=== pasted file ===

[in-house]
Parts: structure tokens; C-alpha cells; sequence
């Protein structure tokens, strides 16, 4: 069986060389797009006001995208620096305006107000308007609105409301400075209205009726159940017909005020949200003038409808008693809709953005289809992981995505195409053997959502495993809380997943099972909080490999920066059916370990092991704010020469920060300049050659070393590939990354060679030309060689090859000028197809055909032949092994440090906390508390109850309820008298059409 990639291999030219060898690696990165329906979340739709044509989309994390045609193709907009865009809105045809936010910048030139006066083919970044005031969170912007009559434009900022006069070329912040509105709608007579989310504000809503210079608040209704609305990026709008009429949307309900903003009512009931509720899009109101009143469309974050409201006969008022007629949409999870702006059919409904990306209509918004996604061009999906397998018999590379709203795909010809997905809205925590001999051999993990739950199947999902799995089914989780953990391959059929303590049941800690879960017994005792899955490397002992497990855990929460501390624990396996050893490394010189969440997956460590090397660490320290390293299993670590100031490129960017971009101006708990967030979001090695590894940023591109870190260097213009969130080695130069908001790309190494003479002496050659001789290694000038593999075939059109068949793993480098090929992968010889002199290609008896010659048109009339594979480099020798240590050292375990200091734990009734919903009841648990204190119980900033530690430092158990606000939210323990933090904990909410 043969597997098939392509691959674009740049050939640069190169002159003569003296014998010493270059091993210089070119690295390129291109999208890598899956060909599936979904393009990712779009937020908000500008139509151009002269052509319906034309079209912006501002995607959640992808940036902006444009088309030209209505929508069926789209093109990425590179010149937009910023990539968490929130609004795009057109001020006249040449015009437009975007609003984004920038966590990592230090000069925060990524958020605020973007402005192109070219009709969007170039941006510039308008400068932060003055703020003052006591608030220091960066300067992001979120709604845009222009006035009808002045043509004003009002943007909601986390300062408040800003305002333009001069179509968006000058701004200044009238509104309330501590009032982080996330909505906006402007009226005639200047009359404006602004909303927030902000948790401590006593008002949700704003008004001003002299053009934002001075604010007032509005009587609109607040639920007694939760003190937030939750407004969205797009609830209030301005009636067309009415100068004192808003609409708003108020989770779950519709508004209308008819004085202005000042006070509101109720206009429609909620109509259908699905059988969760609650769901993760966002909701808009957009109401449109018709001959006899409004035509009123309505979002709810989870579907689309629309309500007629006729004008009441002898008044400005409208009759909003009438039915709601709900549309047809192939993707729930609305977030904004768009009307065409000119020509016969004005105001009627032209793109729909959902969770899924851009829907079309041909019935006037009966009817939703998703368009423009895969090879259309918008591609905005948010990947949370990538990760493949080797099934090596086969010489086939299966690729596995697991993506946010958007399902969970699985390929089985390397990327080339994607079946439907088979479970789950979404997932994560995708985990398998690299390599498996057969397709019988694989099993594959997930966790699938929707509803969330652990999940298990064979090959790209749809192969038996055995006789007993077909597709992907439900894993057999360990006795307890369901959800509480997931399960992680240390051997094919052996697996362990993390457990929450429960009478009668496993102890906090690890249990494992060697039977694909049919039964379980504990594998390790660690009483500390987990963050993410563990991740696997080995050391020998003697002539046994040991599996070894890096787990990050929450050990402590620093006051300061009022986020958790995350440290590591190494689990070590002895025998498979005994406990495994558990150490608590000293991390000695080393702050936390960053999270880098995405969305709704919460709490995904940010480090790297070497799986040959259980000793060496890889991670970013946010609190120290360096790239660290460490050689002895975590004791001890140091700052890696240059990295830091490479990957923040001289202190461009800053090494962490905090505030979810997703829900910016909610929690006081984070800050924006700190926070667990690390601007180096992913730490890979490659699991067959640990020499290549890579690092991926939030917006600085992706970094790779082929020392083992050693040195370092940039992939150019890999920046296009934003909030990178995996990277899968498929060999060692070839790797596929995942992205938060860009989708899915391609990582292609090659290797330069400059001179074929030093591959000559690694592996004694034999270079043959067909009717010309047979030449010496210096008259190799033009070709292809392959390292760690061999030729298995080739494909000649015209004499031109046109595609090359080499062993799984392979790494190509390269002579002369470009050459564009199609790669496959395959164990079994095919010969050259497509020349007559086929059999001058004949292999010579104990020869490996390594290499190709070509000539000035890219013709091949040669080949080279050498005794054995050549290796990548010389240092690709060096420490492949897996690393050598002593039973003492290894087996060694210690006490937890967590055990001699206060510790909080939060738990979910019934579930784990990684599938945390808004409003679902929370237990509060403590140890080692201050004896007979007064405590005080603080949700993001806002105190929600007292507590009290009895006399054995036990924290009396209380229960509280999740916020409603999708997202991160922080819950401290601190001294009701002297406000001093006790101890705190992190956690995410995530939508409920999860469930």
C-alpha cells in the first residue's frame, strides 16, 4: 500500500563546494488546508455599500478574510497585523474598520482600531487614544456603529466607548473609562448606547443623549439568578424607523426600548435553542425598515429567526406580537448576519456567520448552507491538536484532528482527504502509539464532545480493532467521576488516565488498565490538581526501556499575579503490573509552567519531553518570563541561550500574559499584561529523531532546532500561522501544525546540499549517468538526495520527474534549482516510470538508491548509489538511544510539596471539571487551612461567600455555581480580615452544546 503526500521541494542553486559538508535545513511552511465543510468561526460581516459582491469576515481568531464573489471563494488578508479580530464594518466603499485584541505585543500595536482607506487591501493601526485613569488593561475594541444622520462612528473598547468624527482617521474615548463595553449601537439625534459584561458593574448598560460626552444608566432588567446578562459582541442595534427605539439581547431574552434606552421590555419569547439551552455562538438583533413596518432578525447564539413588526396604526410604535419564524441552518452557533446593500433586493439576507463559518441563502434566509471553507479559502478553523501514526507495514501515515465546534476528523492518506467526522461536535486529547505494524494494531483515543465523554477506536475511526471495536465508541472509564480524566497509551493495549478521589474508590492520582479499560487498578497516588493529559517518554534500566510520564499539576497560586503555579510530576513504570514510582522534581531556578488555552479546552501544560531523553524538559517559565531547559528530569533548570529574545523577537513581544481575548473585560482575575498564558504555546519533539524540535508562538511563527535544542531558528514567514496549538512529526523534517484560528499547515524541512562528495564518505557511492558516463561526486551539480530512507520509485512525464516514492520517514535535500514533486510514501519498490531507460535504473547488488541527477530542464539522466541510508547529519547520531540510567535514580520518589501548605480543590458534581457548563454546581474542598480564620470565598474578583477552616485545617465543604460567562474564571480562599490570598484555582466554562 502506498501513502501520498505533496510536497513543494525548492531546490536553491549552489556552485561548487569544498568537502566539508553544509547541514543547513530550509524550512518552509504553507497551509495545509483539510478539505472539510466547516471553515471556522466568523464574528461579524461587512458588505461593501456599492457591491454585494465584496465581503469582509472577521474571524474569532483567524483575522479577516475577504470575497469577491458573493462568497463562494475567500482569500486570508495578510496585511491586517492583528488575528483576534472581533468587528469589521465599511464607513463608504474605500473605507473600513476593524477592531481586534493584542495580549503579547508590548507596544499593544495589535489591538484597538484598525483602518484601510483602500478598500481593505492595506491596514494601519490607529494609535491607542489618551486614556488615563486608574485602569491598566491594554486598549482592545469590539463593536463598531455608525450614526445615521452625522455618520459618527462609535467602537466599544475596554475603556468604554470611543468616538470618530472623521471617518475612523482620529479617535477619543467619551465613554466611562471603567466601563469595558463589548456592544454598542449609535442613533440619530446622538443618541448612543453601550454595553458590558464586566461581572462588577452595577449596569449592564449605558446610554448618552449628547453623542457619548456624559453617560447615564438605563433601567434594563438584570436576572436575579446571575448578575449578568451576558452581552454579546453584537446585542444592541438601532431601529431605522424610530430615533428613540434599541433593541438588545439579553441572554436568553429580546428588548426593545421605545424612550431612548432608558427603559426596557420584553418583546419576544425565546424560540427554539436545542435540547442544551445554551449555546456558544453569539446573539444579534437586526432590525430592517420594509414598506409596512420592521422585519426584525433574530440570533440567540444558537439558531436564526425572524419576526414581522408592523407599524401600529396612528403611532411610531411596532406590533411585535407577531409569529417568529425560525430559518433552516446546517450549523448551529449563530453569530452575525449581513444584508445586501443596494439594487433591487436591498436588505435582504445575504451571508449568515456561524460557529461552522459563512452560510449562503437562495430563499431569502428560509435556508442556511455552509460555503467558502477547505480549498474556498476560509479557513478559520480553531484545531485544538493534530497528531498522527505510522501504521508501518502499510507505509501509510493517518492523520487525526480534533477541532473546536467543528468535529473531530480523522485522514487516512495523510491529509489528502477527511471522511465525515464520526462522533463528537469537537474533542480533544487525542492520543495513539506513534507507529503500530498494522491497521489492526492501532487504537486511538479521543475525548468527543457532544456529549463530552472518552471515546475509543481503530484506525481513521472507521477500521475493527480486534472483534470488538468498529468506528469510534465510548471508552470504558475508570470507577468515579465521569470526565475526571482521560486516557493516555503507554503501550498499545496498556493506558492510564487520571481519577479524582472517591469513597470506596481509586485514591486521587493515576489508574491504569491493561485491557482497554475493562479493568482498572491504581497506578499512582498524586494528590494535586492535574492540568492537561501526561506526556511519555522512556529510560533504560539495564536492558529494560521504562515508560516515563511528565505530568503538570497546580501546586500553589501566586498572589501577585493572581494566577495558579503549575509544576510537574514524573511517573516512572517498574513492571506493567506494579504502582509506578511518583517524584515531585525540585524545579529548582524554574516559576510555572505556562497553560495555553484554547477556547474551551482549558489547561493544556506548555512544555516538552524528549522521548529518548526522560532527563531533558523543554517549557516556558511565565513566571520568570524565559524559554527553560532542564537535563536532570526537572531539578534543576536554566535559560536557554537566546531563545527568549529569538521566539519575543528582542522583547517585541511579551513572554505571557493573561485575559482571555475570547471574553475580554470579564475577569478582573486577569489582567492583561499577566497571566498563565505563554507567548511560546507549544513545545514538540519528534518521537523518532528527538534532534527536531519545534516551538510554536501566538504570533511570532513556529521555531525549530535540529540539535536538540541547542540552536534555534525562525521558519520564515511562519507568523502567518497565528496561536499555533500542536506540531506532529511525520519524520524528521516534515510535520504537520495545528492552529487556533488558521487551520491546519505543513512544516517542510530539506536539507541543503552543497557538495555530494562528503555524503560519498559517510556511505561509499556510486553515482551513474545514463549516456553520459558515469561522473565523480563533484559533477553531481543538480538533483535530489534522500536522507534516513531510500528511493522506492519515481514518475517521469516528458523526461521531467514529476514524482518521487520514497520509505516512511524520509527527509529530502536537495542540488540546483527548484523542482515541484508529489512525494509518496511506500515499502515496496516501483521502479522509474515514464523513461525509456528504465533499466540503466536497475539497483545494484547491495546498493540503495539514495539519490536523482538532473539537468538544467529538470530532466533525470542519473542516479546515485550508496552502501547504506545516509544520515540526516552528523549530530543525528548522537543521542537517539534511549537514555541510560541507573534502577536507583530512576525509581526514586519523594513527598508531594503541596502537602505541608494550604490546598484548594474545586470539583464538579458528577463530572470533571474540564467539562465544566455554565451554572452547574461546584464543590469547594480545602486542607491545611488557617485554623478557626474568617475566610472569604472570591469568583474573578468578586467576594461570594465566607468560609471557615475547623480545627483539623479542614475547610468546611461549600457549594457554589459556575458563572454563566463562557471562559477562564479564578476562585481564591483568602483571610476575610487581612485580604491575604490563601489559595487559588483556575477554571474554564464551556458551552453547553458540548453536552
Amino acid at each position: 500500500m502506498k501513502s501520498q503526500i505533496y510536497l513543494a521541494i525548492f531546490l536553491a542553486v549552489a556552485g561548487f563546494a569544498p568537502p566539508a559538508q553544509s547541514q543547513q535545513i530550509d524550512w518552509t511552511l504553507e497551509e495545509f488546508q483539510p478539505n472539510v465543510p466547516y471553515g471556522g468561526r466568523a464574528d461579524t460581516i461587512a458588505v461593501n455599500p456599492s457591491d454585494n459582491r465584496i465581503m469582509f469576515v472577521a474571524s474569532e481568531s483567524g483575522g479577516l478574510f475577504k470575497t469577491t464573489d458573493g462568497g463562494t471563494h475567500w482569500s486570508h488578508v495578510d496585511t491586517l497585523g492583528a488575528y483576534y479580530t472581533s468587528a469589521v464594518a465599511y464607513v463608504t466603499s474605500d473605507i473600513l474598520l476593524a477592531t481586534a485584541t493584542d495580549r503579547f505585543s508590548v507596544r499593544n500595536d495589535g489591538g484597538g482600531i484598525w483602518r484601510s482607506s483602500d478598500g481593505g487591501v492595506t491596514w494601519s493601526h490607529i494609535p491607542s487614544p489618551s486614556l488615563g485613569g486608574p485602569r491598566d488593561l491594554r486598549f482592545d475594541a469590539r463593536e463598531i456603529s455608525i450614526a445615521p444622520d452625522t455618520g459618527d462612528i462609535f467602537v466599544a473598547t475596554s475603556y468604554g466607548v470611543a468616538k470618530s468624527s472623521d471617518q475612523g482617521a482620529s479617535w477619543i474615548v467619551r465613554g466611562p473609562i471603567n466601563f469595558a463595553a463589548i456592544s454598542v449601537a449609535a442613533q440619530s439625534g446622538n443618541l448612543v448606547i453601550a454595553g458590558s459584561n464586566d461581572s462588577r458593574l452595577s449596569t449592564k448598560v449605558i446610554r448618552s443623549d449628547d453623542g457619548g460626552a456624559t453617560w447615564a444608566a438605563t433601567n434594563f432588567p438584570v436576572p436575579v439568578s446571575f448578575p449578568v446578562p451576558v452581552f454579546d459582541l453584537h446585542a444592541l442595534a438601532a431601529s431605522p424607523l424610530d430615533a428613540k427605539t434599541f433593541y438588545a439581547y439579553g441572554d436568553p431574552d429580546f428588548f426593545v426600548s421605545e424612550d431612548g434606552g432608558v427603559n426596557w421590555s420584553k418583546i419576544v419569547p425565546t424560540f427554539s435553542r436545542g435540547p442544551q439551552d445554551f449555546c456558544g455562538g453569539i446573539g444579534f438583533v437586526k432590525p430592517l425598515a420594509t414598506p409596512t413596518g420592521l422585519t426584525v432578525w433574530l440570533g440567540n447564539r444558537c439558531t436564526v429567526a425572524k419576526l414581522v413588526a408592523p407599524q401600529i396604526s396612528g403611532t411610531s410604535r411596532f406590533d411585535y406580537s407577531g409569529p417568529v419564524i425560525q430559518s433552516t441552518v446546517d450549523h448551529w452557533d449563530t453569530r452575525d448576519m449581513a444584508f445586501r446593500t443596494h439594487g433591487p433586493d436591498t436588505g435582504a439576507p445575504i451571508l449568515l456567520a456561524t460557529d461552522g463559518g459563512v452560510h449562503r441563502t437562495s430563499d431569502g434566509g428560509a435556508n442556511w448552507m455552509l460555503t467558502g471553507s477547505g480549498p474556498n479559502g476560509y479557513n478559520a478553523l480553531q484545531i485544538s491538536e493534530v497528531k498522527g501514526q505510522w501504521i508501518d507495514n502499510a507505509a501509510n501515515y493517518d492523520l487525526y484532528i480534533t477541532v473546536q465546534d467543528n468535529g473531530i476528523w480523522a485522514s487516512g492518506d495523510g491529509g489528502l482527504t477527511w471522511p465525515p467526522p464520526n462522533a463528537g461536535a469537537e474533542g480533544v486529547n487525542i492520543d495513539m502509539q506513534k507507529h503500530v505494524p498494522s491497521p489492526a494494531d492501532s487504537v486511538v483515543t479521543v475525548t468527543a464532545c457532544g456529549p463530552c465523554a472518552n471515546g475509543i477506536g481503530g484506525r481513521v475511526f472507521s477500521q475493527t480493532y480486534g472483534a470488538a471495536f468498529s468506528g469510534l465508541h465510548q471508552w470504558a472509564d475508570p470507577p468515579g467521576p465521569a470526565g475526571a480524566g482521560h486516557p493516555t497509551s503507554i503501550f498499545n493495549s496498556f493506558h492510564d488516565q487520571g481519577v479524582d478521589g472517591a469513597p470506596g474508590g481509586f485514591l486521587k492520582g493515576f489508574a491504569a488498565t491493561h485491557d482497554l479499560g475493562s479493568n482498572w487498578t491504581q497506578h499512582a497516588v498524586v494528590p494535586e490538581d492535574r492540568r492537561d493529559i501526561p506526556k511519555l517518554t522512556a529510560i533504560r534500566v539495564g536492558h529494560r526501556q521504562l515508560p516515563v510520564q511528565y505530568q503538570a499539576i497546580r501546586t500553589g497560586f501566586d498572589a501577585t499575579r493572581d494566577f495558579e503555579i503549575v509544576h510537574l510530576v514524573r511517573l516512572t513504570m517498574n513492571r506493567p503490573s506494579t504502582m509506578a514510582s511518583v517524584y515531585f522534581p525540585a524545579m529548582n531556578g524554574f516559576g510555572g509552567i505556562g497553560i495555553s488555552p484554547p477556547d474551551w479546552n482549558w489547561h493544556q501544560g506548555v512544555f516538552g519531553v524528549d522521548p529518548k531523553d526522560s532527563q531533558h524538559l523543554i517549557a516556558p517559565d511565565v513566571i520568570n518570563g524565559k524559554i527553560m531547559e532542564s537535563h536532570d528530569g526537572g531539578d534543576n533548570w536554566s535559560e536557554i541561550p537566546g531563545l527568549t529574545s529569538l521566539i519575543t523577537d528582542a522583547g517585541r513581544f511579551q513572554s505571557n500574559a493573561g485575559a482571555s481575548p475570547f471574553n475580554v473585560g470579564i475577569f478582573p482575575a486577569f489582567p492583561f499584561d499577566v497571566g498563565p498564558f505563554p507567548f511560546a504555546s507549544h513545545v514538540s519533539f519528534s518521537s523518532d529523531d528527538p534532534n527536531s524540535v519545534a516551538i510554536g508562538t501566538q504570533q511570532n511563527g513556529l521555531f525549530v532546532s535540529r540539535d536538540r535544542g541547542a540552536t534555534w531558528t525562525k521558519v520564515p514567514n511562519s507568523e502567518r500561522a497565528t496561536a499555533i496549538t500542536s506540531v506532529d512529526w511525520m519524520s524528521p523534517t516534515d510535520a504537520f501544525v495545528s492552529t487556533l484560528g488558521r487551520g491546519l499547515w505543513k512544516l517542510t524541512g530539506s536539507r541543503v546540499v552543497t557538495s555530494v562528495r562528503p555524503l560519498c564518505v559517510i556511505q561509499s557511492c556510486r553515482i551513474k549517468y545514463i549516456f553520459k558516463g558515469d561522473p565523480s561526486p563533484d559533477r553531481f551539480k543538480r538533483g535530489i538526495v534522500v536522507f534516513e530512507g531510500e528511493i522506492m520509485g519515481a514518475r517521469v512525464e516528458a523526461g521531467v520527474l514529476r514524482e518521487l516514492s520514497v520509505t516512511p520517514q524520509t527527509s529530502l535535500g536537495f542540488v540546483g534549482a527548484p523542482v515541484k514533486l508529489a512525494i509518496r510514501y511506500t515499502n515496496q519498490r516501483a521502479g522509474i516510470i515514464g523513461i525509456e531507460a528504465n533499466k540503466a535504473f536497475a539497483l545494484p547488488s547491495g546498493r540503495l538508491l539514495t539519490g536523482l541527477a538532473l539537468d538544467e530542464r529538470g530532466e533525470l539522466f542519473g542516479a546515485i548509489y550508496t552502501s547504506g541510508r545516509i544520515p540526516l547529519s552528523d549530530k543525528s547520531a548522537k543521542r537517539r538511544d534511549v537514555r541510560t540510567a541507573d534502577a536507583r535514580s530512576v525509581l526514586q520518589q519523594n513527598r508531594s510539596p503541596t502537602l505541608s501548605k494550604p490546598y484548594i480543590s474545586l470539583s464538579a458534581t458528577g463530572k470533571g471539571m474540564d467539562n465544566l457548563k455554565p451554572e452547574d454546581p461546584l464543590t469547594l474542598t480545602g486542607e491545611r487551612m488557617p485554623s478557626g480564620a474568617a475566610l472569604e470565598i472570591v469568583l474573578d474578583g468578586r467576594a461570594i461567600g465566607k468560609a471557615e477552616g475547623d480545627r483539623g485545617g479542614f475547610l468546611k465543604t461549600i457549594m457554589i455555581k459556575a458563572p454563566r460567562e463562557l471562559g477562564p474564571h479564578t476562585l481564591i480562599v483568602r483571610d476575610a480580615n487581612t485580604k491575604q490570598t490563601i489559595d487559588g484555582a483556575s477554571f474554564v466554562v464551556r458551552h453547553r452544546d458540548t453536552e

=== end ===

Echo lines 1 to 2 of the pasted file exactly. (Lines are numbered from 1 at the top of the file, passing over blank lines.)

[in-house]
Parts: structure tokens; C-alpha cells; sequence